On July 6, a Thursday, at 3PM, I had my 6 week appointment. The doctor saw the heartbeat of Baby X on a vaginal ultrasound but could not clearly see the amniotic sac, because, she said, my pregnancy was not that far along. We scheduled an ultrasound for 8 weeks. Elated, I immediately began delving into my packet of "new pregnancy goodies", reading up on the benefits of tandem nursing, wondered what the latest maternity fashions were, and laughed at my determination not to subscribe to every baby, child, and parenting magazine this time.
Friday and Saturday were business as usual in the Considine household. On Saturday afternoon, I thought I saw blood on the tissue. Curiously, I had been checking for blood on the tissue regularly, but, at the first sight of a pinkish tissue, I ironically dismissed it as nothing. I heard myself bringing up the subject of miscarriage in front-yard conversation that afternoon with another neighbor, who had two miscarriages before a successful pregnancy.
Saturday night, there was definitely "red" on the tissue. I had been transplanting heavy shrubs that evening and was concerned. I called the doctor at 10PM. She said not to worry just yet, that we just saw the baby's heartbeat on Thursday. I should lie down with my feet up and abstain from intercourse. Yeah, the first thought on my mind at this point. I called my neighbor over to look at the tissue -- I needed to know if I was having a miscarriage. She hugged me. After she left, I quickly but calmly logged on to the Internet to read about miscarriage. The doctor said there was no need to worry yet, but I knew what lie ahead.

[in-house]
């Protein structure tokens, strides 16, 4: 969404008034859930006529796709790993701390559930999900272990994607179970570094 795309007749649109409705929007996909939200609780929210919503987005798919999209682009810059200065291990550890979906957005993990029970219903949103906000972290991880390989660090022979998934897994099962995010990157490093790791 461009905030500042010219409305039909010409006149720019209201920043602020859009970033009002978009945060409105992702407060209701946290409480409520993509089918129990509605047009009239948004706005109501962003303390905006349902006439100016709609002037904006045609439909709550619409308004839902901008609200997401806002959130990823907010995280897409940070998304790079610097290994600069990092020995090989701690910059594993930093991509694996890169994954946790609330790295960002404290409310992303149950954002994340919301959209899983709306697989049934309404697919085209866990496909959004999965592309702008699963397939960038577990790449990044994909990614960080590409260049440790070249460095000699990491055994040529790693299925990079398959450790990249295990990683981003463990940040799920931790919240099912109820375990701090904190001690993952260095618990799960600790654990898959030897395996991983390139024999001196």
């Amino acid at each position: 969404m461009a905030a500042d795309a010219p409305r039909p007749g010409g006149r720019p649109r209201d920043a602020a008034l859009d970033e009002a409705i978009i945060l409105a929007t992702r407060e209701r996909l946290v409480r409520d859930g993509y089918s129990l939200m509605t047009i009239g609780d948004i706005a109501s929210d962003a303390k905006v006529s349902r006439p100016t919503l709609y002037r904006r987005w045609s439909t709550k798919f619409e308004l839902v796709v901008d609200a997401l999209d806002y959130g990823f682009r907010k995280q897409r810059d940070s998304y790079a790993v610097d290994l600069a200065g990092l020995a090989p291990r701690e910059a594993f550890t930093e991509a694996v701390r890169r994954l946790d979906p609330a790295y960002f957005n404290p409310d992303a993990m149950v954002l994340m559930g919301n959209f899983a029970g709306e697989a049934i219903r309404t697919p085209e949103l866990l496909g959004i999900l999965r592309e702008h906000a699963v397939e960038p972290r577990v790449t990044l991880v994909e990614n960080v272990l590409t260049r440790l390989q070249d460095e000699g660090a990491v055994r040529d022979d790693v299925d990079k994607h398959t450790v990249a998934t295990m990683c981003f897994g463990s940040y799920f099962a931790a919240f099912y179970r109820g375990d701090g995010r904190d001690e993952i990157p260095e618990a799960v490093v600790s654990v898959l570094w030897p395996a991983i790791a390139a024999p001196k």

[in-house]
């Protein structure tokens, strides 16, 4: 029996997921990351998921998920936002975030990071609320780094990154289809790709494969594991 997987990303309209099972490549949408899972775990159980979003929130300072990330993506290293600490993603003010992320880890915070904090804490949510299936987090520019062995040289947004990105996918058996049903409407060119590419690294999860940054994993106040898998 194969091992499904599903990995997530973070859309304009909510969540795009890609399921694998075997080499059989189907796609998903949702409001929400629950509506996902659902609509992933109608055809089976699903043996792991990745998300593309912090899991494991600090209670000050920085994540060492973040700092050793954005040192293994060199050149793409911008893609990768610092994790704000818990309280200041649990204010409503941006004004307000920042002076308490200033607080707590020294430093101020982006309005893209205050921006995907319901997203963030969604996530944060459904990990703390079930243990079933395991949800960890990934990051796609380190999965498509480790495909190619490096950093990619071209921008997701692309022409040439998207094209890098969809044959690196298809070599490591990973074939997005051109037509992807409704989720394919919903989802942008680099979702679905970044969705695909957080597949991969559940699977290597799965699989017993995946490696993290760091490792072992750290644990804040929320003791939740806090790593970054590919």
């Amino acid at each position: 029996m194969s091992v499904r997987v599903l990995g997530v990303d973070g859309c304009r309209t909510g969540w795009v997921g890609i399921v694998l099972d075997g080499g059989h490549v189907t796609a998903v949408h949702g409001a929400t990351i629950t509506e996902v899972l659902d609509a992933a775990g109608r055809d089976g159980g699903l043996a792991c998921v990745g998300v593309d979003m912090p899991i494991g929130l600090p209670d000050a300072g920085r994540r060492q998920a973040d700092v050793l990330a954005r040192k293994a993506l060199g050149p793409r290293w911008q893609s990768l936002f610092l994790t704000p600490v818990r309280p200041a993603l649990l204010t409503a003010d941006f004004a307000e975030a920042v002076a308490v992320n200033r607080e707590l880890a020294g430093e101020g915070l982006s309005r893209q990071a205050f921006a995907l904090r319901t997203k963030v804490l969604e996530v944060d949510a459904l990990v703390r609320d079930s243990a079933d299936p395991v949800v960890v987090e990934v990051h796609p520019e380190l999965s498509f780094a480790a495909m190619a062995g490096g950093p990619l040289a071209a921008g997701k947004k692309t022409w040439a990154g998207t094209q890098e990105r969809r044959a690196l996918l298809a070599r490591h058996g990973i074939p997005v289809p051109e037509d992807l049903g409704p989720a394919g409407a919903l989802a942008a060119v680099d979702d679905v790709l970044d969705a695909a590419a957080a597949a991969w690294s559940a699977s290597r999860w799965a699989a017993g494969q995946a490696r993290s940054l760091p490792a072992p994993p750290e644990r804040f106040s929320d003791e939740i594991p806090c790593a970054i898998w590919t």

I also queried my local Le Leche League leader over email about any possible relationship between breastfeeding and (lack of) pregnancy symptoms. She replied that she could find no connection between nursing during pregnancy and lessened pregnancy symptoms. She mentioned that her sister-in-law, who twice suffered through pregnancies with intense morning sickness but had two healthy boys, had one pregnancy where she felt great but miscarried.
The blood continued into Sunday morning. I tried to forget what was happening, and, at one point, I did not see any blood. I stayed home from the church picnic scheduled for that late afternoon and stayed in touch with the doctor. She said it was too late for progesterone treatments at this point. My quick Internet education on miscarriage, that most early pregnancies are due to chromosomal abnormalities, made me feel emotionally cold, oddly relieved that the pregnancy was terminating. Certainly, I did not want to give birth to a genetic misfit. Sunday afternoon, I called my parents and told them I was probably having a miscarriage. At 5:30PM, I felt Baby X fall from my body and plop into the toilet.